Feeds

back to article Pentagon demands WikiLeaks stuff genie back in bottle

The US Defense Department has formally asked WikiLeaks to delete all copies of military documents it has received and return any documents not yet published. Julian Assange has already taken to Twitter to reject the offer. The message said: "Obnoxious Pentagon spokesperson issues formal threat against WikiLeaks: Destroy …

COMMENTS

This topic is closed for new posts.
Silver badge
Pint

Hollow threats ... these are public domain docs, now

The fiasco continues. I guess the Pentagon thinks Wikileak supporters are quaking in their boots.

All the Pentagon has done is to set themselves up to have their bluff called. Maybe the Pentagon thinks American law extends beyond the 200 mile limit?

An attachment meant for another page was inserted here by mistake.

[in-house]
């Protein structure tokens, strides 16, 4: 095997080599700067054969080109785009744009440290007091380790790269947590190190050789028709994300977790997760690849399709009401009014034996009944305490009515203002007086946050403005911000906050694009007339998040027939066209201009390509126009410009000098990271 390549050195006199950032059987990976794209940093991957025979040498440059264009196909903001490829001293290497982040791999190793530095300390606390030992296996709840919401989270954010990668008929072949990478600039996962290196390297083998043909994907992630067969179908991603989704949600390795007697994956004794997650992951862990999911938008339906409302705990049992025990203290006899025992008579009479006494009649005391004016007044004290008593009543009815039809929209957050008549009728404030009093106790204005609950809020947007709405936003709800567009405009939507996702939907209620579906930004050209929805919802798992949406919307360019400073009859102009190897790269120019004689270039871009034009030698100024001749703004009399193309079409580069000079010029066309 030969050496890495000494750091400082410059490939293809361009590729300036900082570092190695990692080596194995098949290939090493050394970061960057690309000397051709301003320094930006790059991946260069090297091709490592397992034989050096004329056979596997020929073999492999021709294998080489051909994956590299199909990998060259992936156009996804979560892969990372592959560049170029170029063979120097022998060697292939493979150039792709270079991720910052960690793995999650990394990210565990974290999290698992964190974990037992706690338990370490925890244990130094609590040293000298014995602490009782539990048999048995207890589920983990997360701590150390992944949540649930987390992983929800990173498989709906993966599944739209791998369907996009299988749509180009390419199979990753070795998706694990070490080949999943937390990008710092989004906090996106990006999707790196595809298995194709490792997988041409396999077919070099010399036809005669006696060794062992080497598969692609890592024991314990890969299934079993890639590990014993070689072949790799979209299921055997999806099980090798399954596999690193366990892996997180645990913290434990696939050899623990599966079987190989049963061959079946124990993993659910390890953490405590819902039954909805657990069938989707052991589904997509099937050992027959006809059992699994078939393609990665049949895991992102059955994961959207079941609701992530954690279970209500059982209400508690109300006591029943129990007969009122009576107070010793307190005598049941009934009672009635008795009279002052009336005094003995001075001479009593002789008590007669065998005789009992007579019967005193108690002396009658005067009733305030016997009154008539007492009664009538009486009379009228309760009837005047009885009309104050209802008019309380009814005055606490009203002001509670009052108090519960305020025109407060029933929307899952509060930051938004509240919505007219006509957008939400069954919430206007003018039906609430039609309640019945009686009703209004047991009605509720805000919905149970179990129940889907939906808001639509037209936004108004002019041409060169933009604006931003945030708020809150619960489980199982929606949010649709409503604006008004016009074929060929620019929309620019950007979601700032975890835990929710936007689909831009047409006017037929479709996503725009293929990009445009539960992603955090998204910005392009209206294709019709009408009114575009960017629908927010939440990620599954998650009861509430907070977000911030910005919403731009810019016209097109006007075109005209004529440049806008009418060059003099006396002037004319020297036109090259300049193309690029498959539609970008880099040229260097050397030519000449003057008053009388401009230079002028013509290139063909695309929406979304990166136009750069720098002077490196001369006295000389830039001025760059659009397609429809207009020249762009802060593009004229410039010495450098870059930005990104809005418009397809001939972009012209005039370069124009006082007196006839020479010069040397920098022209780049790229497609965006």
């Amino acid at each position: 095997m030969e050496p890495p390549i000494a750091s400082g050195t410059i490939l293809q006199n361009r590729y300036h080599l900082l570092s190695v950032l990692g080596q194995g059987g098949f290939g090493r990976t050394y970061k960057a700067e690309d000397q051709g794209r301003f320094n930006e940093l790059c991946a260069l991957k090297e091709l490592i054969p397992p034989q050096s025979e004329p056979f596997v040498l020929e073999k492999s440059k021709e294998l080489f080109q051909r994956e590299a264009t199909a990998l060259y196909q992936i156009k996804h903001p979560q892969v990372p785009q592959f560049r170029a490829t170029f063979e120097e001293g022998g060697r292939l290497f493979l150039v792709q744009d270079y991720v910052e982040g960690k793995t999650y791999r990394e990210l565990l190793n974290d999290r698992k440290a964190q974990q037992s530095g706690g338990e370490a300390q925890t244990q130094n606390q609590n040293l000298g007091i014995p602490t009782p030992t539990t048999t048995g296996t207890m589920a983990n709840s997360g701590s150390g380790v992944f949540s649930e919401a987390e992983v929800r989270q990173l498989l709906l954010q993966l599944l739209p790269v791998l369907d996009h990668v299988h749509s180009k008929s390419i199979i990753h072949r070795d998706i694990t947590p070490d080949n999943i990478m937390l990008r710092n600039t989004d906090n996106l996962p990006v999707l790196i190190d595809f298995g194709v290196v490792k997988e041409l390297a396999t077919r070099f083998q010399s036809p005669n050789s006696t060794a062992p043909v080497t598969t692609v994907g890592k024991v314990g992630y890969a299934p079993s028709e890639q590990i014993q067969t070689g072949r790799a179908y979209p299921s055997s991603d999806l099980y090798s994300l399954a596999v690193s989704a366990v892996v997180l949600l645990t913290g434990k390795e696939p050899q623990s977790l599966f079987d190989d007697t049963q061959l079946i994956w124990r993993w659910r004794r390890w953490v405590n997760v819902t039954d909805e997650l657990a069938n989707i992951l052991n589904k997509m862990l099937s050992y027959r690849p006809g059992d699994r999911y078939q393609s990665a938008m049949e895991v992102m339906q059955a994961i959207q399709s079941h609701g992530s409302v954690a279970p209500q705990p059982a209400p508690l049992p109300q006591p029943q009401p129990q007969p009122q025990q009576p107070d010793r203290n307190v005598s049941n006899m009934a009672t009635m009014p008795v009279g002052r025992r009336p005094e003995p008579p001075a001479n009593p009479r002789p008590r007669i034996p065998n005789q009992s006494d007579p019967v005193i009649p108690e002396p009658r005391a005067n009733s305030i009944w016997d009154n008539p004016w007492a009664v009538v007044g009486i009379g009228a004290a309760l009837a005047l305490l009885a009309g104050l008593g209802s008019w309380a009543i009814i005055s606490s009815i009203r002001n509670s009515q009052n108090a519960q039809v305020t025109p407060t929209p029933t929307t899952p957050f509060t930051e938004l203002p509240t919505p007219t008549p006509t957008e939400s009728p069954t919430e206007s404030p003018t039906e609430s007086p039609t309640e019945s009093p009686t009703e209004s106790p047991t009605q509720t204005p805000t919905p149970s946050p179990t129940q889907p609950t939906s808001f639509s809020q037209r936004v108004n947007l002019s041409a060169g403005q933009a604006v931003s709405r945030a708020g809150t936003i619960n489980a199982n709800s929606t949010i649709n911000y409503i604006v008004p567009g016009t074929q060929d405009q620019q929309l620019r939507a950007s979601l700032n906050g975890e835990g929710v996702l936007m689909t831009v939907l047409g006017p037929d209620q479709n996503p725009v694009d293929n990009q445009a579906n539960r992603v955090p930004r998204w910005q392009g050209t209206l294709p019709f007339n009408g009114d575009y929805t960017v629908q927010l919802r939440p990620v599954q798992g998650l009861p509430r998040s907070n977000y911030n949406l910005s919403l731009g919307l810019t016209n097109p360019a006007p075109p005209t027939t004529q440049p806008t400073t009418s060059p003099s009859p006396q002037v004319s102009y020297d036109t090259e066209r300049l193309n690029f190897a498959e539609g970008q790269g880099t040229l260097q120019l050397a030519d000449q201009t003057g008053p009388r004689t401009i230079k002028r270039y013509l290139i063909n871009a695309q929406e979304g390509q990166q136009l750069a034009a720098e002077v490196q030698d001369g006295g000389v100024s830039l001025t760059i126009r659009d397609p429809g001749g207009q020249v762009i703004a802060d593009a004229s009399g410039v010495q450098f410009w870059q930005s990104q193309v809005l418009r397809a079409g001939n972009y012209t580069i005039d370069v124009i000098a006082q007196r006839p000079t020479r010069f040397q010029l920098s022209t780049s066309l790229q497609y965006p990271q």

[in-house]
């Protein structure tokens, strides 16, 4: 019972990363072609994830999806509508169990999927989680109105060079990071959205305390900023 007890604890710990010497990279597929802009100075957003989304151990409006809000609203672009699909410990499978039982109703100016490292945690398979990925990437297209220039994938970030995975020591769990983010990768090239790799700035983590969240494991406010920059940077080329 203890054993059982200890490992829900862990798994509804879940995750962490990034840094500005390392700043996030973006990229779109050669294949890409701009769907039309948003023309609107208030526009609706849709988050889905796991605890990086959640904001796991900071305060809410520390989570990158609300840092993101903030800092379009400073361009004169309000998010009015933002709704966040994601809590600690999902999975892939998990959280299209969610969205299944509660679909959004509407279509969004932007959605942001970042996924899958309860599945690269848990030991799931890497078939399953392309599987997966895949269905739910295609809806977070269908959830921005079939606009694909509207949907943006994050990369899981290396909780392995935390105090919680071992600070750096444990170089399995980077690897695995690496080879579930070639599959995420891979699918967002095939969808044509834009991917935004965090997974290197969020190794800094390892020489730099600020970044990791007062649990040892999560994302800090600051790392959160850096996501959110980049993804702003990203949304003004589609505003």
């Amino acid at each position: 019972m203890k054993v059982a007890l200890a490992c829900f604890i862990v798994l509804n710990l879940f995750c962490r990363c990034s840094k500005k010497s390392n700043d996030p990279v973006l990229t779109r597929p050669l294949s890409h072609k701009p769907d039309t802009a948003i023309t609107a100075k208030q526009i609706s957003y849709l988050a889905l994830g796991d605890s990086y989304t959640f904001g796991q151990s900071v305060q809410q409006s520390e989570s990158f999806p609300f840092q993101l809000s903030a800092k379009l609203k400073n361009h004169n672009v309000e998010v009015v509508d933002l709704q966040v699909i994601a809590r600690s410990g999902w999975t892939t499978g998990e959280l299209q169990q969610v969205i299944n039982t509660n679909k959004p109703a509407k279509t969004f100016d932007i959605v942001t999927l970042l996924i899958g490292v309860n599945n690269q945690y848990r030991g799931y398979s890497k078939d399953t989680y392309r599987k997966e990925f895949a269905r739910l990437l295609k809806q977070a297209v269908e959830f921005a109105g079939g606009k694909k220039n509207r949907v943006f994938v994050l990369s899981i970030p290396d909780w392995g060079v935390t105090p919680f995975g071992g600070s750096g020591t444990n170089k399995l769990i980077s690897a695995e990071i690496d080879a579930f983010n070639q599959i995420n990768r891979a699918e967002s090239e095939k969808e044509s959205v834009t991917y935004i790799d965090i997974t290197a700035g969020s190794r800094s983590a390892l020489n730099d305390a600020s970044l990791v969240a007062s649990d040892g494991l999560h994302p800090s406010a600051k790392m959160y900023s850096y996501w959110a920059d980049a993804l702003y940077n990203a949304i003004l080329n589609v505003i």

Time to open the insurance package?

4
3
Silver badge

Yeah...

Like THAT is gonna work.

They're now starting to sound like there's a secret about and they're shit-shared it's going to get published. The depressing thing is, this terrible secret would probably only come as a surprise to Daily Fail readers...

1
2
Anonymous Coward

S

Shit-shared? I wonder how many cups are involved.

0
0
Silver badge
Black Helicopters

Thought I'd better download it, before the site "mysteriously" goes offline

Only 40 KB / second. Must be busy. I wonder why? ETD 28 minutes.... The whole shebang in a 74 meg 7zip file.

Posted as AC, because..... I am. Oh shit, what's that noise.

3
2
Big Brother

Team American F.Y. --- the Wikileak Chronicles

"...died a quick death because of the lack of any very solid information: except, it would appear, for names and GPS co-ordinates of US military informants, who now face the very real danger of reprisals from the Taliban or their allies"

It really is a poor show that reflects poorly on... the US defence department; Google does a better job of anonymising datasets.